CDC Director Dr. Rochelle Walensky acknowledged last month demand that supply of the two-dose monkeypox vaccine, Jynneos, is limited, which has led to lines outside clinics and protests in some cities. The Health and Human Services Department has ramped up shipments to state and local health departments, with more than 600,000 doses delivered since May.
HHS made 786,000 doses available to state and local health departments last Friday. The city of Chicago received an additional 15,000 doses of the vaccine last weekend in addition to 7,000 delivered in July. But Hazra said that's still not enough to meet the demand of at-risk men who have sex with men estimated at between 40,000 to 50,000 people in the city.
"We are currently scheduled out three weeks in advance in terms of a vaccine appointments," Hazra said. Howard Brown Health has administered 2,800 doses to date.
The governors of California, Illinois and New York have all declared emergencies in response to the outbreak, in part to support the vaccination effort. But Carpenter said the vaccination campaign needs to expand so anyone who thinks they're at risk for monkeypox can get the shots.
In Los Angeles, the vaccination campaign is focused on people who are taking medicine, called PrEP, that reduces their chance of contracting HIV and individuals who have had a gonorrhea or syphilis in the past year, according to Carpenter. This information is used as a way to identify people who are considered at high risk of contracting monkeypox.
Walensky said this week there are 1.7 million gay and bisexual men in the U.S. who are considered at highest risk for monkeypox because they are either HIV positive or taking PrEP. People with weakened immune systems, such as individuals with HIV, can suffer more severe symptoms from monkeypox.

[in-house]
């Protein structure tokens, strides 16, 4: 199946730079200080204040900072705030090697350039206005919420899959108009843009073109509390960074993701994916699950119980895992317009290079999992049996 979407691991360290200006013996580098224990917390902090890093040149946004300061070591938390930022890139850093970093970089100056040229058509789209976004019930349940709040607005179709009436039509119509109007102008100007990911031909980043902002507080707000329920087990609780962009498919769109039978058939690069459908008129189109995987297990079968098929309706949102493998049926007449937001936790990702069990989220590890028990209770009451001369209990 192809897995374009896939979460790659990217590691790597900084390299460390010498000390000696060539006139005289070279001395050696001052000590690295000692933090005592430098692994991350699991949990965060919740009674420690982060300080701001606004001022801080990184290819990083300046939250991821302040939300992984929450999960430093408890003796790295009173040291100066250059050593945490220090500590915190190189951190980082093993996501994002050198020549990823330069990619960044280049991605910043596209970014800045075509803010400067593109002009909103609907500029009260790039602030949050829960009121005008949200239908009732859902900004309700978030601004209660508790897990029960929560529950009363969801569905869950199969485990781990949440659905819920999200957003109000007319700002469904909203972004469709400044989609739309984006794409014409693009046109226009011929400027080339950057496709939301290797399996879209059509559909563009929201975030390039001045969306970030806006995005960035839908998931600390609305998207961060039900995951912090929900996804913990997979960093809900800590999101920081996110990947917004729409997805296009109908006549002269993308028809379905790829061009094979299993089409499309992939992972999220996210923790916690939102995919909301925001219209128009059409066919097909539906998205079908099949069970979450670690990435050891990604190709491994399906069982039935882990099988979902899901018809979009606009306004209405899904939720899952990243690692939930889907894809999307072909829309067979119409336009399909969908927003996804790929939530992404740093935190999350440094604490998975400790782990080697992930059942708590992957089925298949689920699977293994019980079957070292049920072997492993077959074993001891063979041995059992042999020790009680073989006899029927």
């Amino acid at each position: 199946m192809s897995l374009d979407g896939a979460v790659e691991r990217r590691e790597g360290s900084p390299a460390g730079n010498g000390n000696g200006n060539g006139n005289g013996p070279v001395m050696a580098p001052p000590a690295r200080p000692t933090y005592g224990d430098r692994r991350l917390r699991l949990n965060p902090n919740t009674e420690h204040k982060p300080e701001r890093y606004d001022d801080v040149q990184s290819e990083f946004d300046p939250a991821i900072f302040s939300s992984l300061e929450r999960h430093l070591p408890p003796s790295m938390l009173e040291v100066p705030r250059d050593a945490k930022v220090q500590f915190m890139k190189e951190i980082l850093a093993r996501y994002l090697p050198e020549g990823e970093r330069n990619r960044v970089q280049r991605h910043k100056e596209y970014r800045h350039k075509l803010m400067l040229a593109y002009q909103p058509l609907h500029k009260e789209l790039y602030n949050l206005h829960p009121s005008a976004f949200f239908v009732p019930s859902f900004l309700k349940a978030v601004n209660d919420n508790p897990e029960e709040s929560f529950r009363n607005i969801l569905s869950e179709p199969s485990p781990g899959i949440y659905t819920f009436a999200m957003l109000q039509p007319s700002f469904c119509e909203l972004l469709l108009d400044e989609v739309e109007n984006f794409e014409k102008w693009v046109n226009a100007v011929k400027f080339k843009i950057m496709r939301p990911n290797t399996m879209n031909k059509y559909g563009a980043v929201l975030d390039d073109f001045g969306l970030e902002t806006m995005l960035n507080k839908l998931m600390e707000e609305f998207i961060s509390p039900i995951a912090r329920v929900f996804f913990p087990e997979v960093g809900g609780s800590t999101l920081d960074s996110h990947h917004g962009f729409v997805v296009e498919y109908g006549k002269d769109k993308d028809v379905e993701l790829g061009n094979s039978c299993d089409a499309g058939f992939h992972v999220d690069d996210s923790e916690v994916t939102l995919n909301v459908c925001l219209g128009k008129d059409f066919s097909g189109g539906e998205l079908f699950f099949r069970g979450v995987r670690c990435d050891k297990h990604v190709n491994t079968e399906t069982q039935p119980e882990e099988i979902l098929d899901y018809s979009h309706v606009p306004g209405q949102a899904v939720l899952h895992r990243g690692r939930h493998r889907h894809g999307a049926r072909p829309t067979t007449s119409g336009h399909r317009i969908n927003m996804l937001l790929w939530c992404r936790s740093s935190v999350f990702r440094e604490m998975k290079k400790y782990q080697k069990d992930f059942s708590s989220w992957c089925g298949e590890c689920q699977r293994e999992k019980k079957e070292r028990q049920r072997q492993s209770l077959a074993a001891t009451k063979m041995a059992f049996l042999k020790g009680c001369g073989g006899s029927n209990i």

The approach is far from perfect, Carpenter said, because there are many people who haven't caught an STD in the past year who are also at risk for monkeypox.
"What we really want to do is get to the point where we can vaccinate everyone who wants it," he said. "We're still not anywhere close to that. We are really trying to focus on the people who are most at need, most at risk. But that's not a successful public health strategy."
While vaccine access remains limited, Hazra and Carpenter said the federal response has significantly improved access to testing and antiviral treatments in recent weeks.
Testing has become significantly easier since the beginning of the outbreak after the CDC brought commercial labs on board, increasing weekly capacity around the U.S. to 80,000 tests per week.
"We are nowhere near that capacity right now," Hazra said. "The testing bottleneck has loosened which is helpful."
But even with increased testing, the U.S. still is likely not capturing the true extent of the outbreak. Clinicians swab the rash caused by monkeypox to collect the specimen for the test. But the rash in some cases can take weeks to develop after the initial exposure to the virus. This means there are people who are infected but can't get tested because they don't yet have a rash.
Carpenter said the CDC has also made it significantly easier to prescribe the antiviral tecovirimat to patients who have monkeypox. Tecovirimat is only approved by the Food and Drug Administration for smallpox, so prescribing the drug to treat monkeypox comes with an additional layer of bureaucracy.
Initially, physicians had to fill out a 120-page document for every patient who need the antiviral, Carpenter said. The CDC has significantly slashed the bureaucratic burden through an online form that autopopulates, making the process much easier, he said.
Hazra and Carpenter said they haven't experienced issues with getting supplies of tecovirimat. The U.S. has 1.7 million courses in the strategic national stockpile, according to HHS.
Hazra said the White House has been responding to the outbreak, but he said more resources and outreach should have been available before now. He said Pride month could have been better leveraged to vaccinate people and educate those at risk of infection.
"I think there was a lot of time that went by that was unfortunately wasted," he said.